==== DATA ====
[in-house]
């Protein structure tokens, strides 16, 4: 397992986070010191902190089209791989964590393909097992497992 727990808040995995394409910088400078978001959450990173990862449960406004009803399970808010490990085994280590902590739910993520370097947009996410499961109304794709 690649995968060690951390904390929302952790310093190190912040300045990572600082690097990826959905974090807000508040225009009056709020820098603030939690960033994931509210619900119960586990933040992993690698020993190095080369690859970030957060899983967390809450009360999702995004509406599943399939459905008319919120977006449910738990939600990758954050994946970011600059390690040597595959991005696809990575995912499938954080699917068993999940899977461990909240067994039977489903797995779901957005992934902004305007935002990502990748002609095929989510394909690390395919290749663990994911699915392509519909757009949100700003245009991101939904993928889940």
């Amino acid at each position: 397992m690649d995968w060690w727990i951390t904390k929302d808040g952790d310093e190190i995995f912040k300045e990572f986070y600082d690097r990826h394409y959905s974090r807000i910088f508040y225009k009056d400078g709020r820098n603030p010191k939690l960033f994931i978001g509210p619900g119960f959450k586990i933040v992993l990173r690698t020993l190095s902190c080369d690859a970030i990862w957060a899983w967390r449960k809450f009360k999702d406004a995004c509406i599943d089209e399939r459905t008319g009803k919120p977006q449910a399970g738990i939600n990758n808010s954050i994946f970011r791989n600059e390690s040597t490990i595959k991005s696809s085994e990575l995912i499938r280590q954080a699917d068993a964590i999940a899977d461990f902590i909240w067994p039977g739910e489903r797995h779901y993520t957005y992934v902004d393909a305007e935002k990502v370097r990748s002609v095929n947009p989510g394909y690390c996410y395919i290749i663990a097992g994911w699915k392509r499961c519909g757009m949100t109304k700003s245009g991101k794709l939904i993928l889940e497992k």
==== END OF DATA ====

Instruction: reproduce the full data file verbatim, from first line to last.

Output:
[in-house]
């Protein structure tokens, strides 16, 4: 397992986070010191902190089209791989964590393909097992497992 727990808040995995394409910088400078978001959450990173990862449960406004009803399970808010490990085994280590902590739910993520370097947009996410499961109304794709 690649995968060690951390904390929302952790310093190190912040300045990572600082690097990826959905974090807000508040225009009056709020820098603030939690960033994931509210619900119960586990933040992993690698020993190095080369690859970030957060899983967390809450009360999702995004509406599943399939459905008319919120977006449910738990939600990758954050994946970011600059390690040597595959991005696809990575995912499938954080699917068993999940899977461990909240067994039977489903797995779901957005992934902004305007935002990502990748002609095929989510394909690390395919290749663990994911699915392509519909757009949100700003245009991101939904993928889940």
């Amino acid at each position: 397992m690649d995968w060690w727990i951390t904390k929302d808040g952790d310093e190190i995995f912040k300045e990572f986070y600082d690097r990826h394409y959905s974090r807000i910088f508040y225009k009056d400078g709020r820098n603030p010191k939690l960033f994931i978001g509210p619900g119960f959450k586990i933040v992993l990173r690698t020993l190095s902190c080369d690859a970030i990862w957060a899983w967390r449960k809450f009360k999702d406004a995004c509406i599943d089209e399939r459905t008319g009803k919120p977006q449910a399970g738990i939600n990758n808010s954050i994946f970011r791989n600059e390690s040597t490990i595959k991005s696809s085994e990575l995912i499938r280590q954080a699917d068993a964590i999940a899977d461990f902590i909240w067994p039977g739910e489903r797995h779901y993520t957005y992934v902004d393909a305007e935002k990502v370097r990748s002609v095929n947009p989510g394909y690390c996410y395919i290749i663990a097992g994911w699915k392509r499961c519909g757009m949100t109304k700003s245009g991101k794709l939904i993928l889940e497992k």